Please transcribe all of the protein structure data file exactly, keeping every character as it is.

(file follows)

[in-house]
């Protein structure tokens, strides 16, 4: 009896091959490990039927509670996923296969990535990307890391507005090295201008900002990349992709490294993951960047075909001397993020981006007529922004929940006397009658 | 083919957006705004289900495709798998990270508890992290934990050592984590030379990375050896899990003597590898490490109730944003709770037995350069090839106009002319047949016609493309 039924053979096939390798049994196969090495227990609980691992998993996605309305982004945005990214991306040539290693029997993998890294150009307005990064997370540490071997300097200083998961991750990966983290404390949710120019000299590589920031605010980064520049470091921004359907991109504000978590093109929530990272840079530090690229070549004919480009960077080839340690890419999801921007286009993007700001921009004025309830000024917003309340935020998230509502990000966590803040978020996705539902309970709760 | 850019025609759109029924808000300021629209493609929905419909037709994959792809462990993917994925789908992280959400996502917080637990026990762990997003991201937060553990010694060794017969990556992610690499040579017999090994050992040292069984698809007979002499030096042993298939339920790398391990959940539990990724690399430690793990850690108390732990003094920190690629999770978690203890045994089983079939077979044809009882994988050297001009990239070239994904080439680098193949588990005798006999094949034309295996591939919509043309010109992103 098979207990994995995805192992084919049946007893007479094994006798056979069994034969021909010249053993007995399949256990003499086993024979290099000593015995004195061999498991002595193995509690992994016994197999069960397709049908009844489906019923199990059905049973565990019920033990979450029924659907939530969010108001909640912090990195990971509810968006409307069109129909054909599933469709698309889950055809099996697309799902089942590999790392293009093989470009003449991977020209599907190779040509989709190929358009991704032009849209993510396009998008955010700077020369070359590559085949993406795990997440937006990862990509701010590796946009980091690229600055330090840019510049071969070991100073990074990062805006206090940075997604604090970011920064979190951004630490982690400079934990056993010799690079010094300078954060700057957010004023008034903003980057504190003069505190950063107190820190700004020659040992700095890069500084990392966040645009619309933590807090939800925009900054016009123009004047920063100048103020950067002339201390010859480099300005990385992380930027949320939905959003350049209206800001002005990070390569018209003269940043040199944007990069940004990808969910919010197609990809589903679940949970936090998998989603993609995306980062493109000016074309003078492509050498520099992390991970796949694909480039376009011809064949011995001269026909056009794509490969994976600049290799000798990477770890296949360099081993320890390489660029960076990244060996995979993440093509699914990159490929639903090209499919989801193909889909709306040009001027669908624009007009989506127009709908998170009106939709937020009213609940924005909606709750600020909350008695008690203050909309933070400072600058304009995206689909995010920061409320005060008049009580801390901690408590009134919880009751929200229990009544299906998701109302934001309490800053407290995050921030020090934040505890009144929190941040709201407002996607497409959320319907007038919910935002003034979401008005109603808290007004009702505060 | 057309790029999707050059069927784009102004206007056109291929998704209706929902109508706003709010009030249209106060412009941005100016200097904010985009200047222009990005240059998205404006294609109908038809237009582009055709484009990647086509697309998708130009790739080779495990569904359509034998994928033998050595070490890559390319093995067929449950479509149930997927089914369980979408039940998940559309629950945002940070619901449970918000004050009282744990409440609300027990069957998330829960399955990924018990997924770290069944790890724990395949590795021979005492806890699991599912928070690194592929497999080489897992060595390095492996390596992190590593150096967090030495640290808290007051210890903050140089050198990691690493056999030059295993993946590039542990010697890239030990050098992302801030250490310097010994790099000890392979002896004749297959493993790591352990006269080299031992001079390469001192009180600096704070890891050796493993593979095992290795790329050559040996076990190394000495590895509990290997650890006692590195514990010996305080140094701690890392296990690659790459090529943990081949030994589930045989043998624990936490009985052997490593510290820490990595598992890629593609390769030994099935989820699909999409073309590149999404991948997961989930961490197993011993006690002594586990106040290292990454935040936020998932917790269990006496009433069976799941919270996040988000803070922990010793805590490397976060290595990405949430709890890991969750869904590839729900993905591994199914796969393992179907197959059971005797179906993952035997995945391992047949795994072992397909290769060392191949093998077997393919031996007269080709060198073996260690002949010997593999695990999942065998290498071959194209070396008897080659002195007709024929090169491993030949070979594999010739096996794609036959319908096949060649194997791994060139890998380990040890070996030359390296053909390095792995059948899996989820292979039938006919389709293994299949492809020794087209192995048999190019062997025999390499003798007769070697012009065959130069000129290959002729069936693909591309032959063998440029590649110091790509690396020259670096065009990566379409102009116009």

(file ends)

[in-house]
């Protein structure tokens, strides 16, 4: 009896091959490990039927509670996923296969990535990307890391507005090295201008900002990349992709490294993951960047075909001397993020981006007529922004929940006397009658 | 083919957006705004289900495709798998990270508890992290934990050592984590030379990375050896899990003597590898490490109730944003709770037995350069090839106009002319047949016609493309 039924053979096939390798049994196969090495227990609980691992998993996605309305982004945005990214991306040539290693029997993998890294150009307005990064997370540490071997300097200083998961991750990966983290404390949710120019000299590589920031605010980064520049470091921004359907991109504000978590093109929530990272840079530090690229070549004919480009960077080839340690890419999801921007286009993007700001921009004025309830000024917003309340935020998230509502990000966590803040978020996705539902309970709760 | 850019025609759109029924808000300021629209493609929905419909037709994959792809462990993917994925789908992280959400996502917080637990026990762990997003991201937060553990010694060794017969990556992610690499040579017999090994050992040292069984698809007979002499030096042993298939339920790398391990959940539990990724690399430690793990850690108390732990003094920190690629999770978690203890045994089983079939077979044809009882994988050297001009990239070239994904080439680098193949588990005798006999094949034309295996591939919509043309010109992103 098979207990994995995805192992084919049946007893007479094994006798056979069994034969021909010249053993007995399949256990003499086993024979290099000593015995004195061999498991002595193995509690992994016994197999069960397709049908009844489906019923199990059905049973565990019920033990979450029924659907939530969010108001909640912090990195990971509810968006409307069109129909054909599933469709698309889950055809099996697309799902089942590999790392293009093989470009003449991977020209599907190779040509989709190929358009991704032009849209993510396009998008955010700077020369070359590559085949993406795990997440937006990862990509701010590796946009980091690229600055330090840019510049071969070991100073990074990062805006206090940075997604604090970011920064979190951004630490982690400079934990056993010799690079010094300078954060700057957010004023008034903003980057504190003069505190950063107190820190700004020659040992700095890069500084990392966040645009619309933590807090939800925009900054016009123009004047920063100048103020950067002339201390010859480099300005990385992380930027949320939905959003350049209206800001002005990070390569018209003269940043040199944007990069940004990808969910919010197609990809589903679940949970936090998998989603993609995306980062493109000016074309003078492509050498520099992390991970796949694909480039376009011809064949011995001269026909056009794509490969994976600049290799000798990477770890296949360099081993320890390489660029960076990244060996995979993440093509699914990159490929639903090209499919989801193909889909709306040009001027669908624009007009989506127009709908998170009106939709937020009213609940924005909606709750600020909350008695008690203050909309933070400072600058304009995206689909995010920061409320005060008049009580801390901690408590009134919880009751929200229990009544299906998701109302934001309490800053407290995050921030020090934040505890009144929190941040709201407002996607497409959320319907007038919910935002003034979401008005109603808290007004009702505060 | 057309790029999707050059069927784009102004206007056109291929998704209706929902109508706003709010009030249209106060412009941005100016200097904010985009200047222009990005240059998205404006294609109908038809237009582009055709484009990647086509697309998708130009790739080779495990569904359509034998994928033998050595070490890559390319093995067929449950479509149930997927089914369980979408039940998940559309629950945002940070619901449970918000004050009282744990409440609300027990069957998330829960399955990924018990997924770290069944790890724990395949590795021979005492806890699991599912928070690194592929497999080489897992060595390095492996390596992190590593150096967090030495640290808290007051210890903050140089050198990691690493056999030059295993993946590039542990010697890239030990050098992302801030250490310097010994790099000890392979002896004749297959493993790591352990006269080299031992001079390469001192009180600096704070890891050796493993593979095992290795790329050559040996076990190394000495590895509990290997650890006692590195514990010996305080140094701690890392296990690659790459090529943990081949030994589930045989043998624990936490009985052997490593510290820490990595598992890629593609390769030994099935989820699909999409073309590149999404991948997961989930961490197993011993006690002594586990106040290292990454935040936020998932917790269990006496009433069976799941919270996040988000803070922990010793805590490397976060290595990405949430709890890991969750869904590839729900993905591994199914796969393992179907197959059971005797179906993952035997995945391992047949795994072992397909290769060392191949093998077997393919031996007269080709060198073996260690002949010997593999695990999942065998290498071959194209070396008897080659002195007709024929090169491993030949070979594999010739096996794609036959319908096949060649194997791994060139890998380990040890070996030359390296053909390095792995059948899996989820292979039938006919389709293994299949492809020794087209192995048999190019062997025999390499003798007769070697012009065959130069000129290959002729069936693909591309032959063998440029590649110091790509690396020259670096065009990566379409102009116009």